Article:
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ESA chooses experiments for mission to Jupiter!

26 February 2013
Scientists think that Jupiter's moons may have huge oceans under their icy surfaces. ESA's JUICE mission is to try and understand if they could have any life in their oceans, and if there could be any habitable worlds around gas giants like Jupiter. ESA has been busy choosing the 11 scientific experiments that will study the giant planet and its moons.

The JUpiter ICy moons Explorer mission is due for launch in 2022, and will take 8 years to arrive at Jupiter, the biggest planet in the Solar System. It will then spend at least three years observing the planet and three of its largest icy moons, Ganymede, Callisto and Europa.

The instruments that will be sent to Jupiter include cameras and spectrometers (to measure light), a laser altimeter (to measure altitude)and an ice-penetrating radar. The mission will also carry a magnetometer (to measure magnetic fields). These instruments will be developed by teams of scientists from 15 European countries together with the US and Japan.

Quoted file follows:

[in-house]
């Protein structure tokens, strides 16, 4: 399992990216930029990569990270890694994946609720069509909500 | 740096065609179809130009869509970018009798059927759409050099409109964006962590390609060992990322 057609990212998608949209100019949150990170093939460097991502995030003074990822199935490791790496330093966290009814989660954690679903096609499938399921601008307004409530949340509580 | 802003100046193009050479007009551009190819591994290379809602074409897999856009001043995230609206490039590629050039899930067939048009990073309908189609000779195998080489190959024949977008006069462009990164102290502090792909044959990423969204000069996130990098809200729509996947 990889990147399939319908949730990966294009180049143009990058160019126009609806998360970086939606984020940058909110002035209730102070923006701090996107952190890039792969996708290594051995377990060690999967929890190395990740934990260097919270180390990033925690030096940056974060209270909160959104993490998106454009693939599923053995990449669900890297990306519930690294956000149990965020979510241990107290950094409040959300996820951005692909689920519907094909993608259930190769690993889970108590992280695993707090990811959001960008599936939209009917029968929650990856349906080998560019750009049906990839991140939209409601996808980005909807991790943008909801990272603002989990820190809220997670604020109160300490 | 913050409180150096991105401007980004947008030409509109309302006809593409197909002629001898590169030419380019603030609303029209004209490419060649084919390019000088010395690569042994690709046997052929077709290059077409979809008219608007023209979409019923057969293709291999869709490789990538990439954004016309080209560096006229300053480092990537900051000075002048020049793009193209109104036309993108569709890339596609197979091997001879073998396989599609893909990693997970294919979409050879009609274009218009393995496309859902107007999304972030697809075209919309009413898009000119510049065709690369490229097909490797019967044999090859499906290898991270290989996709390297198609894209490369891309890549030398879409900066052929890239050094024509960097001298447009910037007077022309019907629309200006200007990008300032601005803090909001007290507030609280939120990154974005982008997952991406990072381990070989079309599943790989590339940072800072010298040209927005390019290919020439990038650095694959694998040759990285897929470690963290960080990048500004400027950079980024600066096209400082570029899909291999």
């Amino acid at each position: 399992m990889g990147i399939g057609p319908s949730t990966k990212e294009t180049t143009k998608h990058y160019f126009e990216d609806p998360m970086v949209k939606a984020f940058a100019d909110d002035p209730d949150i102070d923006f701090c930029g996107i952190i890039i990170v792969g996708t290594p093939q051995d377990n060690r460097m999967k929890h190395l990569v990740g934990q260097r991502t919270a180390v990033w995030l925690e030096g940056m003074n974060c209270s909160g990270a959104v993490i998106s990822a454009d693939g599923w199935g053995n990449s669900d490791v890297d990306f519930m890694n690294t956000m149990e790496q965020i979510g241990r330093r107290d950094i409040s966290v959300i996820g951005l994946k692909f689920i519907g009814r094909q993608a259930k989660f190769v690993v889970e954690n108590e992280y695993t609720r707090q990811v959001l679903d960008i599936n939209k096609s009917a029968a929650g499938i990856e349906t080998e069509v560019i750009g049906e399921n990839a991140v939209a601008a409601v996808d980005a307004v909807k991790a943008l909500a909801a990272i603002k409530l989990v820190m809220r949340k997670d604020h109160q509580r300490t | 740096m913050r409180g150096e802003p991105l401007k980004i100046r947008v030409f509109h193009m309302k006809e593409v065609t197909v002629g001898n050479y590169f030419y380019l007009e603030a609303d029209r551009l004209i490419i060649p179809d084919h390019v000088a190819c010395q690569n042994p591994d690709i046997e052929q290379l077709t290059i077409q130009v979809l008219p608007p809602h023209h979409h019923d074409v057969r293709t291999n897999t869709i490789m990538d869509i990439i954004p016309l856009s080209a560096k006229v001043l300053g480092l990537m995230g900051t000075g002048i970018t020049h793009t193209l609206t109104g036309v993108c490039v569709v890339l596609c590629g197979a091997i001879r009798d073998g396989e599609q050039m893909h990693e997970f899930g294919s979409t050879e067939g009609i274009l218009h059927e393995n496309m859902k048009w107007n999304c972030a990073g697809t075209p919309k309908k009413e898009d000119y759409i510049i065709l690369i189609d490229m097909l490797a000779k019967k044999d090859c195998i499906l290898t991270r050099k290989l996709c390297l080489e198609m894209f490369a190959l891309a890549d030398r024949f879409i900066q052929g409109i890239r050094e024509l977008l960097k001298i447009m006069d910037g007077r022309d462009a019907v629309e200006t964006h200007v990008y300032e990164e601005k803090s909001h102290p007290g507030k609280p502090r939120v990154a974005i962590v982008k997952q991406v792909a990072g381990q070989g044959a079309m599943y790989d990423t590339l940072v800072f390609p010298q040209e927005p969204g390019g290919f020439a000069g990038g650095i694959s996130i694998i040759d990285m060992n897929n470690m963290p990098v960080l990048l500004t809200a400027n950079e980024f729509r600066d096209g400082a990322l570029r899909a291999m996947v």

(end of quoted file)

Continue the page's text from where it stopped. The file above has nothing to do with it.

The spacecraft will fly by Callisto, the most heavily cratered object in the Solar System, more than twelve times. It will also fly past Europa twice so that it can measure the thickness of its icy crust. JUICE will end up in orbit around the moon called Ganymede, where it will study its icy surface and internal structure, including its ocean under the surface. Ganymede is the biggest moon in the Solar System and the only one known to create its own magnetic field.

"Jupiter and its icy moons make up a kind of mini-Solar System in their own right, offering European scientists and our international partners the chance to learn more about the formation of potentially habitable worlds around other stars," says Dmitrij Titov, ESA's JUICE Study Scientist.

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